What to do before, during, and after a meltdown?
I am often asked by parents how to help their child through a meltdown. I don’t often dig too deeply into matters that involve “coaching” someone through Autism signs and symptoms. The reason? That’s a post for another day. Here, in this space (this blog), however, I will open myself up more to these type of shares. And though this isn’t something that most of you require of me, I know that it’s something that a lot of you want to see more of from me.
So, strap in, get your coffee and a snack…this will be a long one.
Prior to meltdown prevention and/or management:
A few meltdowns here and there are unpleasant and scary but if your child is having a lot in a short amount of time or really severe ones, I suggest you take a pause from anything that your child is doing that is considered “extra” for your child and your family. This could be therapy or any extra-curricular activities with the school. Put those on hold for a week or two (or more). Sometimes, an improvement is made here because your child might be experiencing burnout or overwhelm. This break can bring them back to their center, but also serves as an opportunity for you to look for other triggers/causes…starting with medical.
I know for myself and my boys, we often have difficulty with communication and cannot always relay what type of pain or discomfort we are feeling. It is most definitely a chore to assess our children medically for any underlying conditions we do not know about but it’s necessary in my opinion.
Keep a behavior log. Document any changes in your child’s mood and behavior. Chart when they take any meds. Note any behaviors that may occur afterwards and how your child was prior to the medication. Keep track of all the things you and your child do throughout the day. How is their mood and behavior before, during, and after you finish an activity? Chart their food. How do they feel before, during, and after they eat?
You are writing everything down in this log. From the weather to the lighting in your home. Does your child appear more relaxed in low lighting? We have led lighting and in yellow blue red and orange. Those colors are more soothing to our eyes. We also have white light, they are led and not as bright. This helps as well. Check to see how well they do with light. See how well they can actually see visually. If your child has not yet had an eye exam, it might be time. There are developmental optometrists out there that can conduct special exams, they are hard to find and you might have to travel, but this too, is worth it. Look for GI issues. Check for seizure activity (this is common in Autistic individuals). Sometimes, doctors will look at you like you have lost your mind. Pay them no mind, let them know the communication issues your child has, and that these tests/assessments are necessary to find any underlying causes.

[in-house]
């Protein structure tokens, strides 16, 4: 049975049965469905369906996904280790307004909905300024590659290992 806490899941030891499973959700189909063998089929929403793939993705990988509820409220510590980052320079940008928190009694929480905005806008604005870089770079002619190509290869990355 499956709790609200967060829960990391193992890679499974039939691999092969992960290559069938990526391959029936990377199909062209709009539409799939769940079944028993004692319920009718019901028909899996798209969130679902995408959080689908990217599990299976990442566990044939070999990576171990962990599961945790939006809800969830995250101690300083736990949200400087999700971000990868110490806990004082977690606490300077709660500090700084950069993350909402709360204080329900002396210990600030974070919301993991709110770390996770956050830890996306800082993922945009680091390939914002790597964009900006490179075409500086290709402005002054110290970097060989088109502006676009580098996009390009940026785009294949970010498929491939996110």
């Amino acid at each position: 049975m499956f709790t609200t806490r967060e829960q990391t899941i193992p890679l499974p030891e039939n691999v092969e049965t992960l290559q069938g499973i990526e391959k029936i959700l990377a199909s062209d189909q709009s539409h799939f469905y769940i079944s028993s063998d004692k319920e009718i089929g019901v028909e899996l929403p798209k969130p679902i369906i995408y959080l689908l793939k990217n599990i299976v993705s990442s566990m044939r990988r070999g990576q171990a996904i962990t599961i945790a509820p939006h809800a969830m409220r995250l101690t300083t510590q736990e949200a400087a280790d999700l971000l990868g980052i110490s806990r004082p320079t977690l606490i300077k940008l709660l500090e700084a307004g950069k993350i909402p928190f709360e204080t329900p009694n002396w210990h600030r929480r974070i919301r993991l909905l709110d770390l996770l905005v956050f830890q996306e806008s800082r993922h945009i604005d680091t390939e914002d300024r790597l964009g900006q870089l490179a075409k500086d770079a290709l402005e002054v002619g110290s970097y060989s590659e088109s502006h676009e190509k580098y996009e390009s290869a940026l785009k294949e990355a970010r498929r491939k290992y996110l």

How is their sleep? Sleep is incredibly important and so many within this population have poor sleep. A lot of times, lack of sleep is the result of something lying beneath the surface.
Told you, this is a lot. And I am just getting started. It is a LONG process. But like I said, it’s necessary.
I hope you remember that during this time, you are taking a break. All of you. During this time you are just observing, learning, documenting, researching, and PLAYING. I LOVE play because it shows that you are engaged with them on their level and in their world. They begin to trust you more. Trust me, they really do.
This log you keep is you identifying all triggers, new and old. Doing so will help you to create an environment that is more accommodating to his needs. Also, it helps you to work on specific areas.
My meltdowns and that of my boys have decreased dramatically because we have identified triggers and any underlying causes that may bring a meltdown on.
Once it happens, it happens. And it is difficult to deal with, and scary for both parent and child. I know, we have been there so many times.
Public meltdowns. Do your best to guide your child to a safe space. This can be done more quickly if you are familiar with the space that you are in. Many people think they are familiar with a place they frequent often until they have to do what I ask of them in this next section, then they draw blanks. And that’s okay. I once didn’t know this stuff either.
So, visit any and all places that you often visit as a family (or want to visit as a family), alone. This is easier for you to make note of any areas within this public space that are good for you to retreat to should you start to see a meltdown come on. A lot of times we can tell, and there are times when we cannot. Knowing where you can “escape,” helps. So you might be familiar with your favorite department store, but do you know of all the areas you can go to keep your son safe and away from others? These would be areas tucked away from the crowd but not too boxed in. Somewhere where you can give your child the space they need but not let them out of your sight. You do this with places that you aren’t too familiar with either, if you are able. Sometimes, Hammy or myself, will do a quick walk-through of a space and jot down any areas that look ideal for us to go should a meltdown occur, then we head back to the car and help unload the kids…and go in. This isn’t ideal, but it’s better than nothing. Rule of thumb, the more time you have to research a location, the better.
While in public, if you are able to get to the safe space. You are better able to help your child through the meltdown. Lots of times you have to let them run its course, keep them safe in that space, and from harming themselves and others. This is incredibly challenging and taxing on your emotional and mental energy (and sometimes physical, if you absolutely have to hold them to keep them from hurting themselves).